Chao accepted the plaudits for the accomplishment in her boss’ name. “As President Trump loves to hear, ahead of schedule and below budget,” she noted.
The restoration of I-85 has all the makings of a viable campaign meme for Trump. The economy of suburbia along Ga. 400 and I-85 was saved — by someone who (under President George W. Bush as labor secretary) was also the first Asian-American woman to serve in a presidential Cabinet, as Senator Perdue pointed out.
And, why, yes, I-85 does lead into immigrant-heavy Gwinnett County.
In other words, the story of the burning bridge has everything you might like about Trump, and none of what you don’t.
Infrastructure and the economy were the theme of the day — inside and outside suburbia. “The (U.S.) Department of Transportation has made sure that historically neglected rural areas now get the proper consideration,” Chao said.
She cited one pot of federal money in which funding for rural projects had tripled. “I know that rural America is not looking for a handout,” Chao said. “All they’re looking for is a fair chance to compete and to not be discriminated against when federal funding is being given out. We are paying attention to rural America.”
As well she should, given that this is where Trump voters are concentrated.
Though he opened by pointing to a growing economy and a 50-year low in unemployment, it was also left to Perdue to acknowledge — to a business-oriented crowd — more worrisome aspects of the Trump economic picture.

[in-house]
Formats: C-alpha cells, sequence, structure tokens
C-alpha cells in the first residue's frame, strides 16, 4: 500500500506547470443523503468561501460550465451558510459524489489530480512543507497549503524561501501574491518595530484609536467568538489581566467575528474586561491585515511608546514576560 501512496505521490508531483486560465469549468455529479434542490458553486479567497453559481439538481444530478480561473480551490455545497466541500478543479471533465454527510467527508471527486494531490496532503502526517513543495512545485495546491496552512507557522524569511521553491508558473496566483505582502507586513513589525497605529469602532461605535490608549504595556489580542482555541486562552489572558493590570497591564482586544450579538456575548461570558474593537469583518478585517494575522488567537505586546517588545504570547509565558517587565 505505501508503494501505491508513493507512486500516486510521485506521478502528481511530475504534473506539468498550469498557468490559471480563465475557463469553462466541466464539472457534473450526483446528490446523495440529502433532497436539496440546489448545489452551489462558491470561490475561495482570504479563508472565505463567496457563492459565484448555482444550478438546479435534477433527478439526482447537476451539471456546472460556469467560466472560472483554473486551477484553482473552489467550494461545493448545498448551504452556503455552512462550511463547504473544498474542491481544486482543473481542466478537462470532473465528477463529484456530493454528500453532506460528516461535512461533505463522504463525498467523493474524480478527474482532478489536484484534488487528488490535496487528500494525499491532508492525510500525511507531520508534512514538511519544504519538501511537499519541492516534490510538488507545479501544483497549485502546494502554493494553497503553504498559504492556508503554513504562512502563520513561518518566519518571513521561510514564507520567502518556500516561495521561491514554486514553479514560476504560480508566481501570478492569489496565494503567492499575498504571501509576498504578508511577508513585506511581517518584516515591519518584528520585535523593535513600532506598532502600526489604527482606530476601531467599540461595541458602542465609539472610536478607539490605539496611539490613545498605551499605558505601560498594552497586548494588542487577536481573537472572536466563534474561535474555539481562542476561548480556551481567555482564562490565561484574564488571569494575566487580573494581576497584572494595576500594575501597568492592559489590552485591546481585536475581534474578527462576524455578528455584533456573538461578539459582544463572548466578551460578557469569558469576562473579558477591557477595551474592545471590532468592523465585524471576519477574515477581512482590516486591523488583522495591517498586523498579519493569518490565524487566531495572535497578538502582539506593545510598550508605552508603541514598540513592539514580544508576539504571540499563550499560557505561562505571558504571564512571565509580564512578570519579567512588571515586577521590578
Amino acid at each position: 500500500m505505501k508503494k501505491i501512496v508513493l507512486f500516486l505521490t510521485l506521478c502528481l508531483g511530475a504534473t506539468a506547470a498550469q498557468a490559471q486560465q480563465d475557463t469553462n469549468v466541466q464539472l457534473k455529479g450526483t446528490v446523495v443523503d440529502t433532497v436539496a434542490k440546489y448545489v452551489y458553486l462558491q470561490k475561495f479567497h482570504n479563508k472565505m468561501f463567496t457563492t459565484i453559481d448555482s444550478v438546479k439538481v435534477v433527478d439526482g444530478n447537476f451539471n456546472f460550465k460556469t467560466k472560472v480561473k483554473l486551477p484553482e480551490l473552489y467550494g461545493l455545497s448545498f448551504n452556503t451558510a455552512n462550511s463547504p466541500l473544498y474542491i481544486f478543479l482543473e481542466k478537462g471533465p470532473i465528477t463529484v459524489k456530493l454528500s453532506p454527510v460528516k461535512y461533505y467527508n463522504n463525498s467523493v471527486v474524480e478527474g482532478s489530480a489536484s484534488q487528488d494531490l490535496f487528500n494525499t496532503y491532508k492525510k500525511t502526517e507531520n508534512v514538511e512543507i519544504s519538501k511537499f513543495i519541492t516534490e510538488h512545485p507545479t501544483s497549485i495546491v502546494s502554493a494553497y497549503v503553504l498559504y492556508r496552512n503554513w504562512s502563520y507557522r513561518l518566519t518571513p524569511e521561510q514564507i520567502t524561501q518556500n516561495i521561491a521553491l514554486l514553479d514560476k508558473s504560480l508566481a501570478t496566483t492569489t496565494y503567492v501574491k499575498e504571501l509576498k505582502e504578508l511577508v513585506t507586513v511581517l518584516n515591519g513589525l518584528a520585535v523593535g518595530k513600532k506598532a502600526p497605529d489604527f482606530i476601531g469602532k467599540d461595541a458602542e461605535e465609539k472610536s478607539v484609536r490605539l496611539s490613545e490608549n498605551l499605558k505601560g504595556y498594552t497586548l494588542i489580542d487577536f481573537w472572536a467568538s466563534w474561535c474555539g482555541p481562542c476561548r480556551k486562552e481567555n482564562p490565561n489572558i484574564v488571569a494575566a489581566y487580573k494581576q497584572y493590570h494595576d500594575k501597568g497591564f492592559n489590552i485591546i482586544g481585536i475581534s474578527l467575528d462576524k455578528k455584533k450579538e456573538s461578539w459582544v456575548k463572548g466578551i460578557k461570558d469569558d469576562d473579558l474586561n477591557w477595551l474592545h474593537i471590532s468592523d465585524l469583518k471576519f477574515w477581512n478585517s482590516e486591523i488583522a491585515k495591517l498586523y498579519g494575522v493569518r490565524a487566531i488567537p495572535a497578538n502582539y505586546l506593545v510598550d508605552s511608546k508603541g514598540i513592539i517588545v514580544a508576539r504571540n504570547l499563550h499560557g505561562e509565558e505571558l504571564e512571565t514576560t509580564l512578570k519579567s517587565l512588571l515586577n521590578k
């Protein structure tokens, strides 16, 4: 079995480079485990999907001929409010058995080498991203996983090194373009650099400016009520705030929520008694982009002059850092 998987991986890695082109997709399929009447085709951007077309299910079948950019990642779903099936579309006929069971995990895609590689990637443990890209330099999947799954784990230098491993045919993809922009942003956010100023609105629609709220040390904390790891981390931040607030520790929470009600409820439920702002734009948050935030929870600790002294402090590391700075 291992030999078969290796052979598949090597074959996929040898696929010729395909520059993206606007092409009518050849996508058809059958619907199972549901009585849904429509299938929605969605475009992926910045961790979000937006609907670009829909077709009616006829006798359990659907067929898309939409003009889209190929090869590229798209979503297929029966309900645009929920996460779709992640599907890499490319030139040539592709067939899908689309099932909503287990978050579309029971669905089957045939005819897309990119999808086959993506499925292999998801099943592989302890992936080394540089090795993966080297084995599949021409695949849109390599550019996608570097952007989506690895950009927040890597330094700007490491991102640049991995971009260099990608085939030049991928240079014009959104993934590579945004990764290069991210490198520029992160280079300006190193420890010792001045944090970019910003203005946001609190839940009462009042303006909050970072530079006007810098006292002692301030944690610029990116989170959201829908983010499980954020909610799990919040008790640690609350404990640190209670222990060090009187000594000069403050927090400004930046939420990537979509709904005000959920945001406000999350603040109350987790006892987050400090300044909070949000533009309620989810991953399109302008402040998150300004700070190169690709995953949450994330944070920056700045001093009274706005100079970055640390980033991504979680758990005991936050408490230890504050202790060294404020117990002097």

The senator took solace in the president’s decision, made that morning, to delay tariffs on imported cellphones, laptops, toys and other goods until mid-December. Christmas may be focused on Bethlehem, but it’s made in China.
Even so, Perdue said the U.S. trade war with China won’t be solved “very quickly or very easily.”
The senator was confident of success. “But I’m also here to say, this could be a long-term process. I’m hopeful we’ll get some short-term equal access, the most important thing,” Perdue said.
In addition, Perdue spoke of a coming new phase in the Trump administration’s efforts to rewrite the nation’s immigration laws. And he admitted the need for foreign workers, especially on Georgia farms.
“We need workers in America to maintain this level of growth,” the senator said. “In Georgia, with agriculture being over half of our economy, that’s a major success factor in Georgia and could be a limiter of growth if we don’t solve it.”
Perhaps because of the venue — plenty of Democrats were in the audience, though none of his challengers — Perdue avoided the harsh partisan language he has used in front of thoroughly GOP crowds.
“Today, the free enterprise system is under attack,” Perdue charged. And when he decried “socialism,” Perdue also employed a proper definition.
“We cannot sit by and watch the development of a central government-managed economy,” he said.